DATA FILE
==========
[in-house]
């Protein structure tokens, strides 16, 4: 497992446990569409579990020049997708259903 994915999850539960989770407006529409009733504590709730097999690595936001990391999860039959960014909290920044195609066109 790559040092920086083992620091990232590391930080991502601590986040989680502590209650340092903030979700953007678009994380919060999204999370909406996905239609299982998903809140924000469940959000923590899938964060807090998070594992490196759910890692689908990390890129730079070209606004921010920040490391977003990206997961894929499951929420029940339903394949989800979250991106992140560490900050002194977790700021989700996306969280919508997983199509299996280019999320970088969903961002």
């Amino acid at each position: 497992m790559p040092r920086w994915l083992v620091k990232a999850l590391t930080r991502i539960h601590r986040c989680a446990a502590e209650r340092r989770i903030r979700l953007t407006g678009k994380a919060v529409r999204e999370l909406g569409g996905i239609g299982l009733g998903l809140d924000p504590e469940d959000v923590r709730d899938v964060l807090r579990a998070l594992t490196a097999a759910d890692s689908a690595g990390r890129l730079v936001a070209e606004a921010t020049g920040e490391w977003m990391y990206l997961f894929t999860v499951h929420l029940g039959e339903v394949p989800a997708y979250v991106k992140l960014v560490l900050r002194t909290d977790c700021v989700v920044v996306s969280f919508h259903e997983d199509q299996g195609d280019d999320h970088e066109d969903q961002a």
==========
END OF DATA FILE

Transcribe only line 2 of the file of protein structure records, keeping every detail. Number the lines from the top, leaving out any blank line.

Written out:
């Protein structure tokens, strides 16, 4: 497992446990569409579990020049997708259903 994915999850539960989770407006529409009733504590709730097999690595936001990391999860039959960014909290920044195609066109 790559040092920086083992620091990232590391930080991502601590986040989680502590209650340092903030979700953007678009994380919060999204999370909406996905239609299982998903809140924000469940959000923590899938964060807090998070594992490196759910890692689908990390890129730079070209606004921010920040490391977003990206997961894929499951929420029940339903394949989800979250991106992140560490900050002194977790700021989700996306969280919508997983199509299996280019999320970088969903961002």